Science News
 

A New Moon for Pluto

13 July 2012
Astronomers observing with NASA’s Hubble Space Telescope (HST) have discovered a new moon of Pluto, the distant icy dwarf planet. The discovery increases the number of Pluto’s satellites to five. It is amazing that an object the size of Pluto has a complex satellite system. The new moon would yield new information for understanding how the Pluto system formed and evolved.


Huge Dust Storm Blows into the Red Sea

10 July 2012
On 20 June 2012, a huge arc-shaped dust storm blew from far inland in Sudan into the Red Sea. NASA’s Aqua satellite captured a natural-color image of the magnificent storm (Fig. 1), on the same day.


Dust Strom over Syria and Iraq

07 July 2012
On 18 June 2012, thick dust covered large areas in Syria and Iraq. NASA’s Aqua satellite captured a natural-color image (Fig. 1) of the storm, on the same day.


A Beautiful Dwarf Galaxy

04 July 2012
NASA recently published an exquisite image of a beautiful small galaxy, known as UGC 5497. The image was acquired by the Hubble Space Telescope (HST), a sophisticated observatory exploring the cosmos from Earth orbit.


An Extra Second Added to 30 June 2012

01 July 2012
On 30 June 2012, a leap second was added to clocks, making that day one second longer than normal days. Typically, every day, the clock moves from 23:59:59 to 00:00:00, the start of the next day, but, at 23:59:59, on 30 June, clocks moved from 23:59:59 to 23:59:60, and then to 00:00:00, on 1 July.


Energetic Mother Star

27 June 2012
NASA recently published amazing images of two powerful eruptions, bursting form the Sun. The eruptions occurred within 24 hours, starting on 8 June 2012. The first eruption, described to be “double”, sent mushroom-like clouds of particles at just about the same time, in almost opposite directions. The second blast was also double, sending two circular clouds out into space, again at almost the same time. NASA’s STEREO A spacecraft imaged the eruptions, applying an instrument known as the COR2 coronagraph. This coronagraph allows observing the Sun’s expansive tenuous outer atmosphere, the corona, by blocking out the Sun with an occulting disk, shown in the center of Fig. 1 as a black disk. The Sun’s true location is highlighted with a white circle within the disk.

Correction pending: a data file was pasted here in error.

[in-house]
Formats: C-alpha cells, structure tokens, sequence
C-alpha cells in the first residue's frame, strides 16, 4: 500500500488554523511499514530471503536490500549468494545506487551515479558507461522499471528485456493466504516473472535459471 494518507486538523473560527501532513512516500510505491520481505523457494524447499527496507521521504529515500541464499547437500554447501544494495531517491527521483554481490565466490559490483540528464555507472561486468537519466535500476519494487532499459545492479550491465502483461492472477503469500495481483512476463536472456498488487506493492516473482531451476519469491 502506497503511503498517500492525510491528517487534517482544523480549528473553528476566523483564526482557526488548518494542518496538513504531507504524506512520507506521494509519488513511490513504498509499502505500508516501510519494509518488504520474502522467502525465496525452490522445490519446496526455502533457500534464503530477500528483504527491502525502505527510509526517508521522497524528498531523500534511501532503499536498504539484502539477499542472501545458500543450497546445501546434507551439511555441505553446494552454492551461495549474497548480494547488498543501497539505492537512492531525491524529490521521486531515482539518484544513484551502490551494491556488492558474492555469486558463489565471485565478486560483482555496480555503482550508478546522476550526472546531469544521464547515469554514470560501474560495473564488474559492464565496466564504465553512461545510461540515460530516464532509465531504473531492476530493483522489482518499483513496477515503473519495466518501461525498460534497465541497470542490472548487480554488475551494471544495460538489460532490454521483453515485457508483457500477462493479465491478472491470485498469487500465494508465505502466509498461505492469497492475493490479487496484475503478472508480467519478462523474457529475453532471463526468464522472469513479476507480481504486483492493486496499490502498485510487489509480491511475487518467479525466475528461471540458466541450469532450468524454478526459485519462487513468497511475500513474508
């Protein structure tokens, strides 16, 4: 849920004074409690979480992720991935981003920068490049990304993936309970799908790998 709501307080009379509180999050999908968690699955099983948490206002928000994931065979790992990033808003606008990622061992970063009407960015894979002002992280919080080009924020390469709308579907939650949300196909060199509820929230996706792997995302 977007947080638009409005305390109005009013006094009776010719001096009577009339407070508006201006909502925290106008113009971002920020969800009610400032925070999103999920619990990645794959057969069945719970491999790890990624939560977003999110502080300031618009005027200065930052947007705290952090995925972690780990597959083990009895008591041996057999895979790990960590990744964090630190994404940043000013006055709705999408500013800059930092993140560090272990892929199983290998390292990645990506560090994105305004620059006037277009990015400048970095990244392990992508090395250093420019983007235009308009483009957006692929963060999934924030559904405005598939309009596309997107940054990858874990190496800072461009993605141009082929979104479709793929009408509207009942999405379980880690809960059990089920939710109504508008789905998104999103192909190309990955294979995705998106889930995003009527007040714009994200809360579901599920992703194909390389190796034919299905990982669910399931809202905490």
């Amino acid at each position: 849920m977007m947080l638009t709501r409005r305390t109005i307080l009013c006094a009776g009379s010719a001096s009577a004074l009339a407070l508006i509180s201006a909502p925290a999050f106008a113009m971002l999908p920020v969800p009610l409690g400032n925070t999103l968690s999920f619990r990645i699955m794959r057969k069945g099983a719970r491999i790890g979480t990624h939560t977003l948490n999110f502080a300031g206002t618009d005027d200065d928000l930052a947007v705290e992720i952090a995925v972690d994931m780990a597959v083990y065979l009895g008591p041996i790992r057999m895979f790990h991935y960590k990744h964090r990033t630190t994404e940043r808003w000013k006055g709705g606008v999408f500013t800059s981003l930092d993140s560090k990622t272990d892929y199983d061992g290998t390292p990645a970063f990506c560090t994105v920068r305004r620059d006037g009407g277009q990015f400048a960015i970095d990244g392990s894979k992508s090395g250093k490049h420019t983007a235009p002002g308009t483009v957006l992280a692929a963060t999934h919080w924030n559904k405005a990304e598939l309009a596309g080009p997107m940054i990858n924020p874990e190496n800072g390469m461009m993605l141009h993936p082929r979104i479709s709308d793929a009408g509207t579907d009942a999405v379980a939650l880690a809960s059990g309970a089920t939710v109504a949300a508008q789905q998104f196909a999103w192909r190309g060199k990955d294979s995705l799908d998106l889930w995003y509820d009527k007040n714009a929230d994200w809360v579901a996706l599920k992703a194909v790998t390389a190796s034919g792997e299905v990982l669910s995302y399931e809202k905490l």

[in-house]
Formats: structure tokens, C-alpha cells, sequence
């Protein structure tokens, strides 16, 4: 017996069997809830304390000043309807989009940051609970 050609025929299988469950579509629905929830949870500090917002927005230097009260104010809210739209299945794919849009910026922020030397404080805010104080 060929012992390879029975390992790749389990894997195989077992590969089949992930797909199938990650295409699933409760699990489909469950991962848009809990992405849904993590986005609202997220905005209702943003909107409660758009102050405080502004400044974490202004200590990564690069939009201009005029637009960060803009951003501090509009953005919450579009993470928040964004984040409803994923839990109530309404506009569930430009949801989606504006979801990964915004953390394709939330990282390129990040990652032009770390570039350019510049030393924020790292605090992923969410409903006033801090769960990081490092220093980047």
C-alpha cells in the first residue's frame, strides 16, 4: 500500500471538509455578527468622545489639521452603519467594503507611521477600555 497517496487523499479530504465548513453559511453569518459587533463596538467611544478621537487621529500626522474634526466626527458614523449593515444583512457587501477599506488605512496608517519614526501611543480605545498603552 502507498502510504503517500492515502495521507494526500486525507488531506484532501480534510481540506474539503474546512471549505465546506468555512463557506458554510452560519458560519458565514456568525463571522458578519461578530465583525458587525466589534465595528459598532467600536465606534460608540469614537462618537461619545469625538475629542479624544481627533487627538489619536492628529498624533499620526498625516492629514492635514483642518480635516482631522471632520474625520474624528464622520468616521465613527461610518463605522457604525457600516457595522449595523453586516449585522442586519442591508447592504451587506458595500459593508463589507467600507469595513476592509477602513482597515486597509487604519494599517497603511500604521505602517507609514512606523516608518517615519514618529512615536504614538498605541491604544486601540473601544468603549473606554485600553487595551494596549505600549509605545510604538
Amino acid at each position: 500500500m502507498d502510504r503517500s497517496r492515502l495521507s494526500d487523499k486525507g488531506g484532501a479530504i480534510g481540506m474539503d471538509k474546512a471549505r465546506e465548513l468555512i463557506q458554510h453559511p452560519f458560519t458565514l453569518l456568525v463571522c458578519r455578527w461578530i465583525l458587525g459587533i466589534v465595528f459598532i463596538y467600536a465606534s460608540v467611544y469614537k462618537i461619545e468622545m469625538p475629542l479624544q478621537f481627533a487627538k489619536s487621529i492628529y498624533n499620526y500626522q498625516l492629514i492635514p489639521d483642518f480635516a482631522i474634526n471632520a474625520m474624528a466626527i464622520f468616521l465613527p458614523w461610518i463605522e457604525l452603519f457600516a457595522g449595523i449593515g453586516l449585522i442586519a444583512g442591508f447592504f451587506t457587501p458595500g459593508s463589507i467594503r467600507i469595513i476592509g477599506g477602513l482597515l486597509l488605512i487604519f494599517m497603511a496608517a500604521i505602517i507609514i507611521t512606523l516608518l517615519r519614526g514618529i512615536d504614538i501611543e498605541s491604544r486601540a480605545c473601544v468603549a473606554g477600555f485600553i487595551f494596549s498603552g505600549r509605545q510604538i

Our Curious Sun

24 June 2012
NASA recently published a wonderful image of the Sun (Fig. 1), obtained by the Sun-orbiting STEREO A spacecraft. The image shows the eruption of a filament, a glowing cloud in Sun’s atmosphere, over the solar north pole. The explosion occurred on 19 February 2012. The image was taken in ultraviolet light.


Dust Storm over the Red Sea

20 June 2012
In early June 2012, a dust storm blew over the Red Sea. The large arc-shaped storm stretched from the Sudanese coast toward the southeast. On 8 June, NASA’s Aqua satellite acquired a natural-color image (Fig. 1) of the magnificent dust cloud. The dust was thick enough to obscure the sea, while a veil of thinner dust covered the entire region.


Exploring the Violent Universe

18 June 2012
On 13 June 2012, NASA's NuSTAR spacecraft blasted into space, and successfully reached Earth orbit. It is a space observatory that will apply a sophisticated X-ray telescope to observe massive black holes, active galaxies and other bizarre cosmic objects. (The acronym NuSTAR stands for Nuclear Spectroscopic Telescope Array.)


Spacecraft Pictures a Planetary Alignment

14 June 2012
On 1 June 2012, the Sun-orbiting SOHO spacecraft obtained an interesting image (Fig. 1), showing Venus and Mercury, the two innermost planets, shining very close to the Sun in the field of view. SOHO, a sophisticated solar observatory, is a joint project of the US space agency, NASA, and the European Space Agency, ESA.


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